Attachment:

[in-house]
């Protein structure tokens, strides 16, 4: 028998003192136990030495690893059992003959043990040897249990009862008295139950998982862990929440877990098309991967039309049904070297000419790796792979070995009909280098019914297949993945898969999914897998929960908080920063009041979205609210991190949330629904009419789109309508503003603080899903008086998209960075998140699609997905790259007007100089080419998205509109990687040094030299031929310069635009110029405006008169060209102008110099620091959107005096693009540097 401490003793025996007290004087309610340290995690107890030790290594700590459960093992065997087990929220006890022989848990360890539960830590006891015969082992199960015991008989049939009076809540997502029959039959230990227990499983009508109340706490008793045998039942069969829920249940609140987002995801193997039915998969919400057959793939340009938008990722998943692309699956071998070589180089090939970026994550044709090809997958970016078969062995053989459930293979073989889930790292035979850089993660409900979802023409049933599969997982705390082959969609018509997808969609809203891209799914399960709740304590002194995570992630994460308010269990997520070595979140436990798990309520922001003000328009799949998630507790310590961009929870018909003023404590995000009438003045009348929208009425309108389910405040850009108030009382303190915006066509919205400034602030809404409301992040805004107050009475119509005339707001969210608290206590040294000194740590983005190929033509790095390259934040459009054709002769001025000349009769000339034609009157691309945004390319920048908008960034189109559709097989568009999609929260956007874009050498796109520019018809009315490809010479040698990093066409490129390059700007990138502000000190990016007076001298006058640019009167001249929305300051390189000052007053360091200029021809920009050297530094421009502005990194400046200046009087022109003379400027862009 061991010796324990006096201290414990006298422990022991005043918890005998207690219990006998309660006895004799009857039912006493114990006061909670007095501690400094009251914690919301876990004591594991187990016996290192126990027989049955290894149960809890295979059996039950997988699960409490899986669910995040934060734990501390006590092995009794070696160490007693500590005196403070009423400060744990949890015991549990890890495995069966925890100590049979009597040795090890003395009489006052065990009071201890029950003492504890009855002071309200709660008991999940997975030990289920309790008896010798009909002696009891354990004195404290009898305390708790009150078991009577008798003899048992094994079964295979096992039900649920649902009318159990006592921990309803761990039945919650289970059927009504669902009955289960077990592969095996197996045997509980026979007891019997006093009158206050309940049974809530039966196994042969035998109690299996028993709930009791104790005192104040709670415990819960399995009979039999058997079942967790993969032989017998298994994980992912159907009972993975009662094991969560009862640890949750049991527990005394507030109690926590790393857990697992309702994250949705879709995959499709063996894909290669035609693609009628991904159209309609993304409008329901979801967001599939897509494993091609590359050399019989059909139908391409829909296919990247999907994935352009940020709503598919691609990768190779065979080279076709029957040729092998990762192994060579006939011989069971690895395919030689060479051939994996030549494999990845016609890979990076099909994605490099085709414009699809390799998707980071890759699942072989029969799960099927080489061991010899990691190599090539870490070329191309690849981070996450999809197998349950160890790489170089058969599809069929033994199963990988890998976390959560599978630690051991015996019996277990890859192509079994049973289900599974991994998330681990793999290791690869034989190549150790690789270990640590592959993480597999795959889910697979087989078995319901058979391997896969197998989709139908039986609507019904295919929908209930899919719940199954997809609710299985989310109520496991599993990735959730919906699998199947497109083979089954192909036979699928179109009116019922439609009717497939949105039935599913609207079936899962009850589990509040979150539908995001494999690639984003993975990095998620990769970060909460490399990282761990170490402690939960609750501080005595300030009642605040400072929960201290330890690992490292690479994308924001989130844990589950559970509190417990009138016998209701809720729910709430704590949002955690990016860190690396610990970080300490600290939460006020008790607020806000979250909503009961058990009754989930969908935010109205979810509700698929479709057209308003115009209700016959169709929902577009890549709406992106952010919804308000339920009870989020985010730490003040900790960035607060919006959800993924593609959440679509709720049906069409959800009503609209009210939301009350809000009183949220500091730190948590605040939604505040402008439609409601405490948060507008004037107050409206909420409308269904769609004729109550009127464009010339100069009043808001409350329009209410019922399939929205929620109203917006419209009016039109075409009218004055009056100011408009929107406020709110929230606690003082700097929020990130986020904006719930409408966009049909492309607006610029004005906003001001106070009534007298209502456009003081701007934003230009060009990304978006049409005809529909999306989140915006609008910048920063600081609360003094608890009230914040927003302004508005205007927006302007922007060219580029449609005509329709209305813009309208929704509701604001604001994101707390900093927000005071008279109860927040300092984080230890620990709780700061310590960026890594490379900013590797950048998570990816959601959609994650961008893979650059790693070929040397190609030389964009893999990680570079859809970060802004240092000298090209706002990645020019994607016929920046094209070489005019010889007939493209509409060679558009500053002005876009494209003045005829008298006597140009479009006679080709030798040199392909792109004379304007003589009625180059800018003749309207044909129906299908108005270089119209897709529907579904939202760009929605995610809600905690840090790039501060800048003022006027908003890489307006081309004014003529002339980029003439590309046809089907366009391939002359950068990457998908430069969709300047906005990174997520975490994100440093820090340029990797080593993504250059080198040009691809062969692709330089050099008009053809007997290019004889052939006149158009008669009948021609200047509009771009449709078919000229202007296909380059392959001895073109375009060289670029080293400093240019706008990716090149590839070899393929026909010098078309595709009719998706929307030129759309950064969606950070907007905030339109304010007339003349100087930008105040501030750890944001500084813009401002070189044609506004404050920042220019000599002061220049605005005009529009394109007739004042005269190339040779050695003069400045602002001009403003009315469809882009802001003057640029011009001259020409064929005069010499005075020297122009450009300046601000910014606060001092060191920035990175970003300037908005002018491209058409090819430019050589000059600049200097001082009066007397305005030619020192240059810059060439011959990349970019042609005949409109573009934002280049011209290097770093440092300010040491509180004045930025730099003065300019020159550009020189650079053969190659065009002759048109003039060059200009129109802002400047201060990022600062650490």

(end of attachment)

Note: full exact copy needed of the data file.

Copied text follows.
[in-house]
């Protein structure tokens, strides 16, 4: 028998003192136990030495690893059992003959043990040897249990009862008295139950998982862990929440877990098309991967039309049904070297000419790796792979070995009909280098019914297949993945898969999914897998929960908080920063009041979205609210991190949330629904009419789109309508503003603080899903008086998209960075998140699609997905790259007007100089080419998205509109990687040094030299031929310069635009110029405006008169060209102008110099620091959107005096693009540097 401490003793025996007290004087309610340290995690107890030790290594700590459960093992065997087990929220006890022989848990360890539960830590006891015969082992199960015991008989049939009076809540997502029959039959230990227990499983009508109340706490008793045998039942069969829920249940609140987002995801193997039915998969919400057959793939340009938008990722998943692309699956071998070589180089090939970026994550044709090809997958970016078969062995053989459930293979073989889930790292035979850089993660409900979802023409049933599969997982705390082959969609018509997808969609809203891209799914399960709740304590002194995570992630994460308010269990997520070595979140436990798990309520922001003000328009799949998630507790310590961009929870018909003023404590995000009438003045009348929208009425309108389910405040850009108030009382303190915006066509919205400034602030809404409301992040805004107050009475119509005339707001969210608290206590040294000194740590983005190929033509790095390259934040459009054709002769001025000349009769000339034609009157691309945004390319920048908008960034189109559709097989568009999609929260956007874009050498796109520019018809009315490809010479040698990093066409490129390059700007990138502000000190990016007076001298006058640019009167001249929305300051390189000052007053360091200029021809920009050297530094421009502005990194400046200046009087022109003379400027862009 061991010796324990006096201290414990006298422990022991005043918890005998207690219990006998309660006895004799009857039912006493114990006061909670007095501690400094009251914690919301876990004591594991187990016996290192126990027989049955290894149960809890295979059996039950997988699960409490899986669910995040934060734990501390006590092995009794070696160490007693500590005196403070009423400060744990949890015991549990890890495995069966925890100590049979009597040795090890003395009489006052065990009071201890029950003492504890009855002071309200709660008991999940997975030990289920309790008896010798009909002696009891354990004195404290009898305390708790009150078991009577008798003899048992094994079964295979096992039900649920649902009318159990006592921990309803761990039945919650289970059927009504669902009955289960077990592969095996197996045997509980026979007891019997006093009158206050309940049974809530039966196994042969035998109690299996028993709930009791104790005192104040709670415990819960399995009979039999058997079942967790993969032989017998298994994980992912159907009972993975009662094991969560009862640890949750049991527990005394507030109690926590790393857990697992309702994250949705879709995959499709063996894909290669035609693609009628991904159209309609993304409008329901979801967001599939897509494993091609590359050399019989059909139908391409829909296919990247999907994935352009940020709503598919691609990768190779065979080279076709029957040729092998990762192994060579006939011989069971690895395919030689060479051939994996030549494999990845016609890979990076099909994605490099085709414009699809390799998707980071890759699942072989029969799960099927080489061991010899990691190599090539870490070329191309690849981070996450999809197998349950160890790489170089058969599809069929033994199963990988890998976390959560599978630690051991015996019996277990890859192509079994049973289900599974991994998330681990793999290791690869034989190549150790690789270990640590592959993480597999795959889910697979087989078995319901058979391997896969197998989709139908039986609507019904295919929908209930899919719940199954997809609710299985989310109520496991599993990735959730919906699998199947497109083979089954192909036979699928179109009116019922439609009717497939949105039935599913609207079936899962009850589990509040979150539908995001494999690639984003993975990095998620990769970060909460490399990282761990170490402690939960609750501080005595300030009642605040400072929960201290330890690992490292690479994308924001989130844990589950559970509190417990009138016998209701809720729910709430704590949002955690990016860190690396610990970080300490600290939460006020008790607020806000979250909503009961058990009754989930969908935010109205979810509700698929479709057209308003115009209700016959169709929902577009890549709406992106952010919804308000339920009870989020985010730490003040900790960035607060919006959800993924593609959440679509709720049906069409959800009503609209009210939301009350809000009183949220500091730190948590605040939604505040402008439609409601405490948060507008004037107050409206909420409308269904769609004729109550009127464009010339100069009043808001409350329009209410019922399939929205929620109203917006419209009016039109075409009218004055009056100011408009929107406020709110929230606690003082700097929020990130986020904006719930409408966009049909492309607006610029004005906003001001106070009534007298209502456009003081701007934003230009060009990304978006049409005809529909999306989140915006609008910048920063600081609360003094608890009230914040927003302004508005205007927006302007922007060219580029449609005509329709209305813009309208929704509701604001604001994101707390900093927000005071008279109860927040300092984080230890620990709780700061310590960026890594490379900013590797950048998570990816959601959609994650961008893979650059790693070929040397190609030389964009893999990680570079859809970060802004240092000298090209706002990645020019994607016929920046094209070489005019010889007939493209509409060679558009500053002005876009494209003045005829008298006597140009479009006679080709030798040199392909792109004379304007003589009625180059800018003749309207044909129906299908108005270089119209897709529907579904939202760009929605995610809600905690840090790039501060800048003022006027908003890489307006081309004014003529002339980029003439590309046809089907366009391939002359950068990457998908430069969709300047906005990174997520975490994100440093820090340029990797080593993504250059080198040009691809062969692709330089050099008009053809007997290019004889052939006149158009008669009948021609200047509009771009449709078919000229202007296909380059392959001895073109375009060289670029080293400093240019706008990716090149590839070899393929026909010098078309595709009719998706929307030129759309950064969606950070907007905030339109304010007339003349100087930008105040501030750890944001500084813009401002070189044609506004404050920042220019000599002061220049605005005009529009394109007739004042005269190339040779050695003069400045602002001009403003009315469809882009802001003057640029011009001259020409064929005069010499005075020297122009450009300046601000910014606060001092060191920035990175970003300037908005002018491209058409090819430019050589000059600049200097001082009066007397305005030619020192240059810059060439011959990349970019042609005949409109573009934002280049011209290097770093440092300010040491509180004045930025730099003065300019020159550009020189650079053969190659065009002759048109003039060059200009129109802002400047201060990022600062650490």